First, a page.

Proposed test of weak equivalence principle could be most accurate yet

May 03, 2010 By Lisa Zyga feature
This illustration shows the two test mass assemblies, which consists of two pairs of aluminum cubes. Four tracking frequency laser gauges measure each cube’s acceleration as it falls to Earth from altitudes of up to 1200 km. Image credit: Reasenberg and Phillips.

(PhysOrg.com) -- The weak equivalence principle (WEP) - which states that all bodies fall at the same rate in a gravitational field, regardless of structure or composition - is one of the key postulates of general relativity. Tests have shown that the WEP is accurate to within one part in 10 trillion, or an uncertainty of 10-13 of the acceleration of gravity. However, a violation of the WEP is suggested by most theories that attempt to unify gravity with the other forces, which is one of the biggest challenges in physics today. Looking for new ways to test the WEP to even greater accuracy and perhaps detect a violation, astrophysicists at the Harvard-Smithsonian Center for Astrophysics have designed a new WEP test to be conducted during free fall in a rocket flight.

As astrophysicists Robert Reasenberg and James Phillips explain in a series of papers, their proposed test is aimed at a very small measurement uncertainty of 10-16 after averaging the results of eight separate free fall drops. If the experiment is successful, it would be the most accurate WEP test to date, although it is not the most accurate WEP test that has been proposed: the satellite test of the equivalence principle (STEP) is aimed at a 100-fold smaller measurement uncertainty (10-18). STEP is a proposed cryogenic experiment in an Earth-orbiting spacecraft.

One way that scientists can test the WEP is by measuring the accelerations of two bodies made of different materials falling in the same . As far back as the 6th century AD, people have tested the WEP simply by dropping two objects of different masses, and observing no detectable difference. Astronauts even performed the test to low accuracy on the Moon with a feather and hammer, which reached the surface at the same time. The most precise tests to date use a rotating torsion pendulum, which can measure the acceleration of different samples toward the Earth, Sun, or center of the Milky Way. However, this technique is approaching technical limitations.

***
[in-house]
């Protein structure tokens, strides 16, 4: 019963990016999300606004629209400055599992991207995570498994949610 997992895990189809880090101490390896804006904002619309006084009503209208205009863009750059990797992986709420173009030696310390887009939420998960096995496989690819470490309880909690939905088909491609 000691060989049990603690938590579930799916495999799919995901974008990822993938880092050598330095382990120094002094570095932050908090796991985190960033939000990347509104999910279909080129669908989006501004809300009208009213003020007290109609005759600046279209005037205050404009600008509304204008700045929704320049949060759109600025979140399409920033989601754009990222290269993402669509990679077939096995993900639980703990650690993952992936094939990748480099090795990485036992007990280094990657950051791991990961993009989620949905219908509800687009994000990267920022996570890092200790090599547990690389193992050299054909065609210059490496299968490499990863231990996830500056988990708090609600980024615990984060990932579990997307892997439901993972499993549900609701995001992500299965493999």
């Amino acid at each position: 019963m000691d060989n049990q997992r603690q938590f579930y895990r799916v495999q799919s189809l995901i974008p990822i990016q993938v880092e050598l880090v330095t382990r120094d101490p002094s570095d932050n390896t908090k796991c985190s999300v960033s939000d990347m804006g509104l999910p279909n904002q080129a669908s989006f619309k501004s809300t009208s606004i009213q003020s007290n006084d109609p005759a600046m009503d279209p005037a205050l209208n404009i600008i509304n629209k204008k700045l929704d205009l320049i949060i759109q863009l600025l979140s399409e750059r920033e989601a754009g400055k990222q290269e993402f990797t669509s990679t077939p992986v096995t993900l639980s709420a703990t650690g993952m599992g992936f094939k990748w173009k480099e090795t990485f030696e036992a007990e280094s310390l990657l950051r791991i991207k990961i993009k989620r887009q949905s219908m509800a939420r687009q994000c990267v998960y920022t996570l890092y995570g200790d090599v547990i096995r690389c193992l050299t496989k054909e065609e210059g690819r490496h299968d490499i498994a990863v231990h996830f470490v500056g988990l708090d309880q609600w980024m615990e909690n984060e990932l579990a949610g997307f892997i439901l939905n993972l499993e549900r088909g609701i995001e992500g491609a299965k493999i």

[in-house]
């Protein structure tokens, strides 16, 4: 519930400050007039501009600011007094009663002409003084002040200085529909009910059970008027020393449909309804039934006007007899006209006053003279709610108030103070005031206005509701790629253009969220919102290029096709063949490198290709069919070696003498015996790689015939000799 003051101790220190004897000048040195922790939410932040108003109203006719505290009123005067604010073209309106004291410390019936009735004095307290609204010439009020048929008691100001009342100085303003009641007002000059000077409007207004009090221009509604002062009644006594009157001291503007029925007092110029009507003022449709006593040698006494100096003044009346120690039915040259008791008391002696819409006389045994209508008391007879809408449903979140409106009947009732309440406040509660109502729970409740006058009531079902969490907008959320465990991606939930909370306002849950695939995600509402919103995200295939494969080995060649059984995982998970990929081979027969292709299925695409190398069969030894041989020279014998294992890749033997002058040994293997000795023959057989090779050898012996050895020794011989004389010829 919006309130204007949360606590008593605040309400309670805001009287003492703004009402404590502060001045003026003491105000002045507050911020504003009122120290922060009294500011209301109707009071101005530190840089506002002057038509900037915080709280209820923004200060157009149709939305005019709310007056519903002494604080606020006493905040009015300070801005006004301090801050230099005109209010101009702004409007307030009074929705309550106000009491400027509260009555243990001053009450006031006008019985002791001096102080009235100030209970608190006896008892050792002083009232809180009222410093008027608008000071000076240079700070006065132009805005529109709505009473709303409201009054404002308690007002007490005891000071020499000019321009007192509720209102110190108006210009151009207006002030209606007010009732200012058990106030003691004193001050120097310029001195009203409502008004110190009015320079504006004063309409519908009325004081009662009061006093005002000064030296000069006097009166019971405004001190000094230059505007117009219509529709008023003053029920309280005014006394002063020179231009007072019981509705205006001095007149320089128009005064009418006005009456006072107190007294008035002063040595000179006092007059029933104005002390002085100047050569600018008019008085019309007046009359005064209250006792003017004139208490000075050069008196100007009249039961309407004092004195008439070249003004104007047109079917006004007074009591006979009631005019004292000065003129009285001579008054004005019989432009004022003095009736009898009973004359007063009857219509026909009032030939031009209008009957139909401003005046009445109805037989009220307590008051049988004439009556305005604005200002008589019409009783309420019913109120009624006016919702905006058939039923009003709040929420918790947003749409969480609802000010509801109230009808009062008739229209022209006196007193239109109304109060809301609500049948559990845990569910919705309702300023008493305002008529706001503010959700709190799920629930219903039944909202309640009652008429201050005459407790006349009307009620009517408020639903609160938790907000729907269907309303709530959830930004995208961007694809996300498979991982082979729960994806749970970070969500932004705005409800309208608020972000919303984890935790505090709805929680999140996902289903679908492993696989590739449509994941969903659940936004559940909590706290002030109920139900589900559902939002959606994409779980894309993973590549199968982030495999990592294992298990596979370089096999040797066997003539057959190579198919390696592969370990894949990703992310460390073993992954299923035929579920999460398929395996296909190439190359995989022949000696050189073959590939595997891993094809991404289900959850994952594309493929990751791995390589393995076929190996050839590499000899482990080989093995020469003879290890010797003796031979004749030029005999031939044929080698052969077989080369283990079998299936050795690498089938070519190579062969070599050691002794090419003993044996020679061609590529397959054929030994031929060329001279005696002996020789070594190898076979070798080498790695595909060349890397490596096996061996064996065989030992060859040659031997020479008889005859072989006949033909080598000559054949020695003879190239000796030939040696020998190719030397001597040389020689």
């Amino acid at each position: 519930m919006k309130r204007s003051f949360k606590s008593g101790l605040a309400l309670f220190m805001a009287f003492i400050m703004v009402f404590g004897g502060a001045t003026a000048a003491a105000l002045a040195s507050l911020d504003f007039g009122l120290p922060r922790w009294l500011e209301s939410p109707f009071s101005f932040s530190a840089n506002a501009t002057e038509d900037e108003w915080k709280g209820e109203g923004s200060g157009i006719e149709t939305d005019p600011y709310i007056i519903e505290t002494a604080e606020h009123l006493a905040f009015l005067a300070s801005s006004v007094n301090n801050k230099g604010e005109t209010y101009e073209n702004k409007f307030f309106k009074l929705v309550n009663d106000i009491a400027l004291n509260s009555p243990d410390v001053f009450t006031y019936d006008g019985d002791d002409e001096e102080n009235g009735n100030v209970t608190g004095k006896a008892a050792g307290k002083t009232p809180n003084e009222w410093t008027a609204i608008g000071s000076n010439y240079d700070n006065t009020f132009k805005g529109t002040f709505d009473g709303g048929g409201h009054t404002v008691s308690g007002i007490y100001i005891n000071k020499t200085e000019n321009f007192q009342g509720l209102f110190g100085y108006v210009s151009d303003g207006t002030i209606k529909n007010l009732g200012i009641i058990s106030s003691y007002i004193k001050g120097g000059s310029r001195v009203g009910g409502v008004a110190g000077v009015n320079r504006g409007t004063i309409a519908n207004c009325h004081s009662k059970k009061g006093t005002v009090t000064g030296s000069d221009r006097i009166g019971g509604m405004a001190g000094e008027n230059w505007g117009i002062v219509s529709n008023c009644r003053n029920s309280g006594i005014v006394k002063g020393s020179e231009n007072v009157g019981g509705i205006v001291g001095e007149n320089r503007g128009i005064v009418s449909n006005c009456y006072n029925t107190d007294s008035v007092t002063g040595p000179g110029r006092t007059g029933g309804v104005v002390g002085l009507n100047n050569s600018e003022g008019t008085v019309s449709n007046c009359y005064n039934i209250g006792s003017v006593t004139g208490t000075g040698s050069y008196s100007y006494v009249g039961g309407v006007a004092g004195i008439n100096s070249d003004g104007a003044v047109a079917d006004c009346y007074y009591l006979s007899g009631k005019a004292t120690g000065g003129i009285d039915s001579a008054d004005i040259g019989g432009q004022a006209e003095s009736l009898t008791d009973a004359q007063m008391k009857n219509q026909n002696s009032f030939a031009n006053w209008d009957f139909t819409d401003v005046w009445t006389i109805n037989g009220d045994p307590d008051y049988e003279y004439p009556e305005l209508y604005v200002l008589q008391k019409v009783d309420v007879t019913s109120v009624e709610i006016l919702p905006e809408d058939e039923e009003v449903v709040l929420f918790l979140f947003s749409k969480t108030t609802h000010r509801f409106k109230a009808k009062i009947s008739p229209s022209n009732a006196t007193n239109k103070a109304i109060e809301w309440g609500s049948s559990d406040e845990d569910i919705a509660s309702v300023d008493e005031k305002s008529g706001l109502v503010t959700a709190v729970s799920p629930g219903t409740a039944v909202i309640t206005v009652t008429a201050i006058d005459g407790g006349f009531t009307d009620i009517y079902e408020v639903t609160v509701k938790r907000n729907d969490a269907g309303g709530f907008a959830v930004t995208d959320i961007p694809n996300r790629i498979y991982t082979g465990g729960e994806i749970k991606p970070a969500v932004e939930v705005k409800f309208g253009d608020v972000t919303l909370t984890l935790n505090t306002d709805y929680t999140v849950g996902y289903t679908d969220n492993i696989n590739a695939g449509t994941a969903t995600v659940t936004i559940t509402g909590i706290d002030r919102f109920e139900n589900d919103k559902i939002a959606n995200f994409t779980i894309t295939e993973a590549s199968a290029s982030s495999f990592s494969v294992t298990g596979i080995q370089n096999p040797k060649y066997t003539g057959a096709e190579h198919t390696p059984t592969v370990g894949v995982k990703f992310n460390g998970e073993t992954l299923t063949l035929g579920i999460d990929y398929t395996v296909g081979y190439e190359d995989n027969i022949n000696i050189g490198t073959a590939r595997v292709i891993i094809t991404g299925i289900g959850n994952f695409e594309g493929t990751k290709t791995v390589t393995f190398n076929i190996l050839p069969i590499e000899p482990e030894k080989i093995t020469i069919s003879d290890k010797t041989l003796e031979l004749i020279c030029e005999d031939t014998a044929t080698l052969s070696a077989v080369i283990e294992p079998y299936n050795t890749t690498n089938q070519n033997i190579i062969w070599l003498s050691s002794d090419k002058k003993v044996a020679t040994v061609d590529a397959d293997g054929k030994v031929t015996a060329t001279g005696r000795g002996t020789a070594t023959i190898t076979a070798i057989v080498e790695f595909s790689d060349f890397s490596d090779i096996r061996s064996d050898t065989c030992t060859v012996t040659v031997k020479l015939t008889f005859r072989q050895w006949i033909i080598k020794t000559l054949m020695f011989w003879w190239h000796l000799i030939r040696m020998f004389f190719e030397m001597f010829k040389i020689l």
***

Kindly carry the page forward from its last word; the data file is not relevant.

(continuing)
In their proposed experiment, Dr. Reasenberg and Dr. Phillips compare the accelerations of two test mass assemblies dropped inside an experiment chamber that is carried by a NASA Black Brant XII rocket. The experiment is designed to be conducted at altitudes that range from about 800 km to 1200 km, and includes eight drops of 40 seconds each.

Both test mass assemblies consist of a pair of aluminum cubes connected by a short rod or pair of rods. In one test mass assembly, holes are drilled into the aluminum, and lead tubes are inserted into the holes. Although lead is denser than aluminum, the objects are designed so that they both have the same mass, and only the material is different. The two objects are laid in a crisscrossed configuration in the same plane, so that the four aluminum cubes form a square. Above this configuration, four tracking frequency laser gauges are aimed down at the four cubes toward Earth’s center of mass, measuring each cube’s acceleration as it falls to Earth.

“The extreme speed and sensitivity of the tracking frequency laser gauge makes it possible to do this experiment quickly,” Phillips told PhysOrg.com. “A slower or less sensitive measuring device would not allow the experiment to be carried out in the brief time available during a sounding rocket flight.”

Reasenberg and Phillips have received support from the Astrophysics Division of NASA to develop both the sounding rocket test and the laser gauge. The sounding will be launched from the NASA Flight Facility at Wallops Island, VA.